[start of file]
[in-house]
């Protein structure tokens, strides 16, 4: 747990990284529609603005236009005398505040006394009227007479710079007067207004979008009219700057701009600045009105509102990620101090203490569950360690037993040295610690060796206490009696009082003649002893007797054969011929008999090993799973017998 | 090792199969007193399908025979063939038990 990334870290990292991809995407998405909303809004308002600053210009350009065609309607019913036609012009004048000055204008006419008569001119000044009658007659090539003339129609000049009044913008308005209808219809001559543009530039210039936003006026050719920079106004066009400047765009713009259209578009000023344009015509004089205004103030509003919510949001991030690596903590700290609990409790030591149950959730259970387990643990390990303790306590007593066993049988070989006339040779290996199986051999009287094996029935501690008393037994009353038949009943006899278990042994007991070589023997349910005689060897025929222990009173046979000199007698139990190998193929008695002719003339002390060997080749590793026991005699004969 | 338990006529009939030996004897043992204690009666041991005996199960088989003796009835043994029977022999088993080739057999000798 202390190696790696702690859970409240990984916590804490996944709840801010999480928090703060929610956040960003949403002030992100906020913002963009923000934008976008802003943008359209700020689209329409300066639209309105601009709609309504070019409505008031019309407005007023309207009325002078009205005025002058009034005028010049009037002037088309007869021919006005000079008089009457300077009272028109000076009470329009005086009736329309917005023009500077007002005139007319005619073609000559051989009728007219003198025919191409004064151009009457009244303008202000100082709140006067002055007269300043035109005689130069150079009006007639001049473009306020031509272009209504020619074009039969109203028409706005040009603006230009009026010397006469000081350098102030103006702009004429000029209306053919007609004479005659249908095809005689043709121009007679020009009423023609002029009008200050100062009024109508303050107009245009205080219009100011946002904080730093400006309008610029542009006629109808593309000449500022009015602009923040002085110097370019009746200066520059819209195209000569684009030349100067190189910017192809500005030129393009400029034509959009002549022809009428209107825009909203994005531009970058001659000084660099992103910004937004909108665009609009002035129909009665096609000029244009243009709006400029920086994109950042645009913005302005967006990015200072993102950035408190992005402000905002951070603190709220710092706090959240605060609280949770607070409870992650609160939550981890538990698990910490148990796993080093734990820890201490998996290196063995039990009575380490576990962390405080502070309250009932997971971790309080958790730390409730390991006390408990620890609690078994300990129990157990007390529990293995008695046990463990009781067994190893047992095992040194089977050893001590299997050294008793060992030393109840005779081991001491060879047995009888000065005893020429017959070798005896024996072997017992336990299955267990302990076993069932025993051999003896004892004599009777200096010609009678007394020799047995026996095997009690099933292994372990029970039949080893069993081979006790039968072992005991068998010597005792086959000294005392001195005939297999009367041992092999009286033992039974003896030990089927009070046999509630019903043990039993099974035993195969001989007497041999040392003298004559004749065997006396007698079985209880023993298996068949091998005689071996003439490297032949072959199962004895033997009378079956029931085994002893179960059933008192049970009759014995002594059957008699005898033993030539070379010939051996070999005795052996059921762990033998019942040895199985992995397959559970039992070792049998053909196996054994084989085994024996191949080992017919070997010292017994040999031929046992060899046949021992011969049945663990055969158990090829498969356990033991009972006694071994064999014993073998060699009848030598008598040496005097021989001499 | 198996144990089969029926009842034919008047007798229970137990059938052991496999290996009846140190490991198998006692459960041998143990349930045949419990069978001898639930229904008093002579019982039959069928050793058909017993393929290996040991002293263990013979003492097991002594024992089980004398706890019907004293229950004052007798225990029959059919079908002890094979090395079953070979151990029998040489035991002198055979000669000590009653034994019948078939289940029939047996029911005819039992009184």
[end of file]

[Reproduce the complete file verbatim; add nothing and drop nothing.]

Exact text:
[in-house]
């Protein structure tokens, strides 16, 4: 747990990284529609603005236009005398505040006394009227007479710079007067207004979008009219700057701009600045009105509102990620101090203490569950360690037993040295610690060796206490009696009082003649002893007797054969011929008999090993799973017998 | 090792199969007193399908025979063939038990 990334870290990292991809995407998405909303809004308002600053210009350009065609309607019913036609012009004048000055204008006419008569001119000044009658007659090539003339129609000049009044913008308005209808219809001559543009530039210039936003006026050719920079106004066009400047765009713009259209578009000023344009015509004089205004103030509003919510949001991030690596903590700290609990409790030591149950959730259970387990643990390990303790306590007593066993049988070989006339040779290996199986051999009287094996029935501690008393037994009353038949009943006899278990042994007991070589023997349910005689060897025929222990009173046979000199007698139990190998193929008695002719003339002390060997080749590793026991005699004969 | 338990006529009939030996004897043992204690009666041991005996199960088989003796009835043994029977022999088993080739057999000798 202390190696790696702690859970409240990984916590804490996944709840801010999480928090703060929610956040960003949403002030992100906020913002963009923000934008976008802003943008359209700020689209329409300066639209309105601009709609309504070019409505008031019309407005007023309207009325002078009205005025002058009034005028010049009037002037088309007869021919006005000079008089009457300077009272028109000076009470329009005086009736329309917005023009500077007002005139007319005619073609000559051989009728007219003198025919191409004064151009009457009244303008202000100082709140006067002055007269300043035109005689130069150079009006007639001049473009306020031509272009209504020619074009039969109203028409706005040009603006230009009026010397006469000081350098102030103006702009004429000029209306053919007609004479005659249908095809005689043709121009007679020009009423023609002029009008200050100062009024109508303050107009245009205080219009100011946002904080730093400006309008610029542009006629109808593309000449500022009015602009923040002085110097370019009746200066520059819209195209000569684009030349100067190189910017192809500005030129393009400029034509959009002549022809009428209107825009909203994005531009970058001659000084660099992103910004937004909108665009609009002035129909009665096609000029244009243009709006400029920086994109950042645009913005302005967006990015200072993102950035408190992005402000905002951070603190709220710092706090959240605060609280949770607070409870992650609160939550981890538990698990910490148990796993080093734990820890201490998996290196063995039990009575380490576990962390405080502070309250009932997971971790309080958790730390409730390991006390408990620890609690078994300990129990157990007390529990293995008695046990463990009781067994190893047992095992040194089977050893001590299997050294008793060992030393109840005779081991001491060879047995009888000065005893020429017959070798005896024996072997017992336990299955267990302990076993069932025993051999003896004892004599009777200096010609009678007394020799047995026996095997009690099933292994372990029970039949080893069993081979006790039968072992005991068998010597005792086959000294005392001195005939297999009367041992092999009286033992039974003896030990089927009070046999509630019903043990039993099974035993195969001989007497041999040392003298004559004749065997006396007698079985209880023993298996068949091998005689071996003439490297032949072959199962004895033997009378079956029931085994002893179960059933008192049970009759014995002594059957008699005898033993030539070379010939051996070999005795052996059921762990033998019942040895199985992995397959559970039992070792049998053909196996054994084989085994024996191949080992017919070997010292017994040999031929046992060899046949021992011969049945663990055969158990090829498969356990033991009972006694071994064999014993073998060699009848030598008598040496005097021989001499 | 198996144990089969029926009842034919008047007798229970137990059938052991496999290996009846140190490991198998006692459960041998143990349930045949419990069978001898639930229904008093002579019982039959069928050793058909017993393929290996040991002293263990013979003492097991002594024992089980004398706890019907004293229950004052007798225990029959059919079908002890094979090395079953070979151990029998040489035991002198055979000669000590009653034994019948078939289940029939047996029911005819039992009184």